UK food producer and supplier Cranswick is taking steps towards becoming a zero food waste operator.

The company has joined Friends of Champions 12.3, an organisation dedicated to reducing food waste by 2030 based on a 2015 benchmark. Target 12.3 of the UN Sustainable Development Goals aims to halve per capita global food waste and reduce food losses during the production and supply chain.

Cranswick announced in January that it aimed to become the first British food manufacturer to cut out the use of all avoidable plastic by 2025.

Through Cranswick’s Second Nature Initiative, the company wants to set a precedent for the food industry on how manufacturers tackle food sustainability. The initiative gained prominence after a 2017 internal review highlighted the importance of sustainability to shareholders and employees.

“We want to be agents of change, addressing key environmental and social issues from farm to fork. Second Nature is not just a project; it is a movement whereby we fully intend to change the world in which we operate,”​said Cranswick group commercial director Jim Brisby.

“We aim to lead sustainability across agriculture and food production on a global scale by integrating sustainability as second nature to what we do, how we work, and why we do it.”

Word Resources Institute senior fellow for food loss and waste director Dr Liz Goodwin said she was delighted that Cranswick has joined the campaign to reduce food waste, as set out in the Target 12.3.

“It’s great to see the commitment it is making to reducing food loss and waste in its operations and that it has already taken steps in the right direction. We need more organisations to step up like Cranswick in order to achieve the Sustainable Development Goals.”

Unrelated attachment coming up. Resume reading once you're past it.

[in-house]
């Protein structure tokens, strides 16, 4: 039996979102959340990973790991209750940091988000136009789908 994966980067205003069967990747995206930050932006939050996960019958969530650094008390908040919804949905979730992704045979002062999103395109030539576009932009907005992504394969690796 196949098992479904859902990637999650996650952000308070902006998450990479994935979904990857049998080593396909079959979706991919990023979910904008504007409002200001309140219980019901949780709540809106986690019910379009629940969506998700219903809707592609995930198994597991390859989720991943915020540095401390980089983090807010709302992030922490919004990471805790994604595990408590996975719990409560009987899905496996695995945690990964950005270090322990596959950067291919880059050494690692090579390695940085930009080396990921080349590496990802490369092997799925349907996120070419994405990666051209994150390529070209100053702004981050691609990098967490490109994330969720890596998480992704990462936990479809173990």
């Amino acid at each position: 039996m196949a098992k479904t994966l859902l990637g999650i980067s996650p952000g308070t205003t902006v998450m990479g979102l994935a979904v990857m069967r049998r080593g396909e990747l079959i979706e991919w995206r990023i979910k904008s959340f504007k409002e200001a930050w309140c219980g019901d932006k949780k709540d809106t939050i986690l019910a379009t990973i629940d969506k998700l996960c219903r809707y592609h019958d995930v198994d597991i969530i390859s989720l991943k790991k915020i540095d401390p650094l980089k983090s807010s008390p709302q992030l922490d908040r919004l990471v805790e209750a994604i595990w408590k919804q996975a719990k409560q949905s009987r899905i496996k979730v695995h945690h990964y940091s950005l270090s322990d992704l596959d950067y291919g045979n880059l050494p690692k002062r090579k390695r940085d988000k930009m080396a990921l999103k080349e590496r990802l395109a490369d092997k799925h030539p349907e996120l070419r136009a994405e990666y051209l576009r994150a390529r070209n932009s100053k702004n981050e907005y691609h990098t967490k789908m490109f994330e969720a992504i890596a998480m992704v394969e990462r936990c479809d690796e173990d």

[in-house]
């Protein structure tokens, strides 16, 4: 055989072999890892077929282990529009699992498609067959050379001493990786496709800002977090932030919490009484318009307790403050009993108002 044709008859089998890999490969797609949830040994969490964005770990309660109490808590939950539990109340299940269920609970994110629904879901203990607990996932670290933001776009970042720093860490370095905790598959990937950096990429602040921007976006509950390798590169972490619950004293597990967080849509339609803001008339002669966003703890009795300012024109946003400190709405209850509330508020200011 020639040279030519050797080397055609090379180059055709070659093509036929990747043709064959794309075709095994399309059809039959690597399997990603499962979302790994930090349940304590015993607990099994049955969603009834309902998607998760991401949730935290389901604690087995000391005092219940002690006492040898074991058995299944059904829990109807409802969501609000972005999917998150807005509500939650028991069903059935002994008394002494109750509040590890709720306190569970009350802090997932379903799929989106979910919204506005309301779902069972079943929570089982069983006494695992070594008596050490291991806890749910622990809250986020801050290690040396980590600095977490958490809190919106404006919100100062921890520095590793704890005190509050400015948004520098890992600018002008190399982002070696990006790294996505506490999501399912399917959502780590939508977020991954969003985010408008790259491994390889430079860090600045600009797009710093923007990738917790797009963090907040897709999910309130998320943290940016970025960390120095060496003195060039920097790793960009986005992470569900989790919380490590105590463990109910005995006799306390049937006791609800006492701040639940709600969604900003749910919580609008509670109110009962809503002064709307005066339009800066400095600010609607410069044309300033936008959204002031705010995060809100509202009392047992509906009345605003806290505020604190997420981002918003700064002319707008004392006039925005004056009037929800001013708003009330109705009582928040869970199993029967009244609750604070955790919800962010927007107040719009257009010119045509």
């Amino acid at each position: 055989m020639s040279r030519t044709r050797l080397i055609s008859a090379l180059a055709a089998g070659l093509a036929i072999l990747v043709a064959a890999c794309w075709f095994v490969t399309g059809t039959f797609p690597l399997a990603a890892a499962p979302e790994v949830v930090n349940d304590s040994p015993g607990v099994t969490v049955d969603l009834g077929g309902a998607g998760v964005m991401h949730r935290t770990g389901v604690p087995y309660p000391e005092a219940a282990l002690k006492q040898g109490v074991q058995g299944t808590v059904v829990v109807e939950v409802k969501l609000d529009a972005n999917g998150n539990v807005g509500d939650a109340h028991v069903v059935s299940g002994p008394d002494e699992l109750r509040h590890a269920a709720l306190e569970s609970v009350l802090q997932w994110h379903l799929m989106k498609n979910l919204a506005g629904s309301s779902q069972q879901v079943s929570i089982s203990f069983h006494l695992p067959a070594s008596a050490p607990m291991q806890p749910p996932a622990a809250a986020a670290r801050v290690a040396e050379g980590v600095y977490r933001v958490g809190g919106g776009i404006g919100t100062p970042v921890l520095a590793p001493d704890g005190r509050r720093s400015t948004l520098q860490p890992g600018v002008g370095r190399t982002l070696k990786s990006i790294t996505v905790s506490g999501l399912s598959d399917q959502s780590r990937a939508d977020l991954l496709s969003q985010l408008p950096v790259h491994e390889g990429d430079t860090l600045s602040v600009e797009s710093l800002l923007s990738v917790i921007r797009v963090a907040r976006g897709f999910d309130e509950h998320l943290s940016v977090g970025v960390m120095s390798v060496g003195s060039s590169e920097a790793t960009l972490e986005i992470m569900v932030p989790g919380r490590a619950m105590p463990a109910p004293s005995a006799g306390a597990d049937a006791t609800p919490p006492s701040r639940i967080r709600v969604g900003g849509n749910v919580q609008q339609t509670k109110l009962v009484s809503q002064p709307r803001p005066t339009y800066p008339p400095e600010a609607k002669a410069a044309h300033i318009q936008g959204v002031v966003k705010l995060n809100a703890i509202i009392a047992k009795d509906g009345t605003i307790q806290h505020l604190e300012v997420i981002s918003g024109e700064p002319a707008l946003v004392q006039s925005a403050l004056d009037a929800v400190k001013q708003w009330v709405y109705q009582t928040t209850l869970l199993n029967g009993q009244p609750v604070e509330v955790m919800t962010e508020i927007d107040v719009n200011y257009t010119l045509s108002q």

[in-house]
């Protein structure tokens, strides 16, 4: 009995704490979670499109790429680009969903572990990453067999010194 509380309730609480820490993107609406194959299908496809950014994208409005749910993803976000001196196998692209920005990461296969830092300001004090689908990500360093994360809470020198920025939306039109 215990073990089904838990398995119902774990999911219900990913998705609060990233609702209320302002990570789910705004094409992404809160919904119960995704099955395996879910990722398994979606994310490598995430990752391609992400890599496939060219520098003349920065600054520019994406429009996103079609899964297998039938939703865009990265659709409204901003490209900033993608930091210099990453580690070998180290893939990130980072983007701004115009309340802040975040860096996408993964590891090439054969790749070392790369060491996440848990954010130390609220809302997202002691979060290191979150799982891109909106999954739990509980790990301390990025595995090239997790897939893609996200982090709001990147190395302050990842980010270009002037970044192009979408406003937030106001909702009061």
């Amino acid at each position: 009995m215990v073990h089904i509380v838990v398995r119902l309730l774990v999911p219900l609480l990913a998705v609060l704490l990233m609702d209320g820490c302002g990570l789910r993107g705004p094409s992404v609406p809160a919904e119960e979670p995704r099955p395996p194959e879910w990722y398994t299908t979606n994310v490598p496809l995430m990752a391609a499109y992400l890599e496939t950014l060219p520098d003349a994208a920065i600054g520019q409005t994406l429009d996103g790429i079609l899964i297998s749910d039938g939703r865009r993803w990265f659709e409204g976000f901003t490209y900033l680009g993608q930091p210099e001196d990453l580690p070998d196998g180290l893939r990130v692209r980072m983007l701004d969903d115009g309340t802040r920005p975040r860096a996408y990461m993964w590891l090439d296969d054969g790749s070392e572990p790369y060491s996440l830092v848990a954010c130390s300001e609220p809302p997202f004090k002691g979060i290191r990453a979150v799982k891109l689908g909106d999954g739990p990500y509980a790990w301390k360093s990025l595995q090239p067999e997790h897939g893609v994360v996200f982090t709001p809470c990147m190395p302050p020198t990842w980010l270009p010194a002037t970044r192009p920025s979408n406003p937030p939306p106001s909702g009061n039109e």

Earlier this week, Aldi UK & Ireland became the first UK supermarket to join Friends of Champions 12.3, suggesting that the agreement and food waste reduction in general are is gaining traction for processors and retailers alike.

Champions 12.3 is currently led by Tesco CEO Dave Lewis and members include food giants Nestlé and Kellogg, as well as Swedish furniture giant Ikea.

Reducing carbon emissions – Courtauld 2025

Cranswick is also a member of Courtauld 2025, a voluntary agreement run by the Waste & Resources Action Programme (WRAP) to make UK food and drink production more sustainable. It aims to cut waste and carbon emissions by at least one-fifth per person in 10 years.  One of the key features of Courtauld 2025 is to use 100% renewable energy from 1 March 2018.

WRAP head of food sustainability David Moon said: “We are delighted that Cranswick has signed up to Courtauld Commitment 2025. They join more than 150 signatories from across the entire food chain – farm to fork, who are working to collectively cut UK food waste and greenhouse gas emissions by 20% across the sector, by 2025.

“Their ambition to become 100% renewable is very impressive, and the company’s focus on change across their entire operations – from agriculture to food production – mirrors our own mandate of Courtauld 2025, and will ultimately also help towards SDG 12.3.”

Courtauld offers active working groups in meat, dairy and fresh produce where food companies can collaborate on tackling the big industry issues or share ideas.  Tulip–one of Britain’s leading food producing companies, supplying meat products to a diverse range of customers–also recently joined the campaign.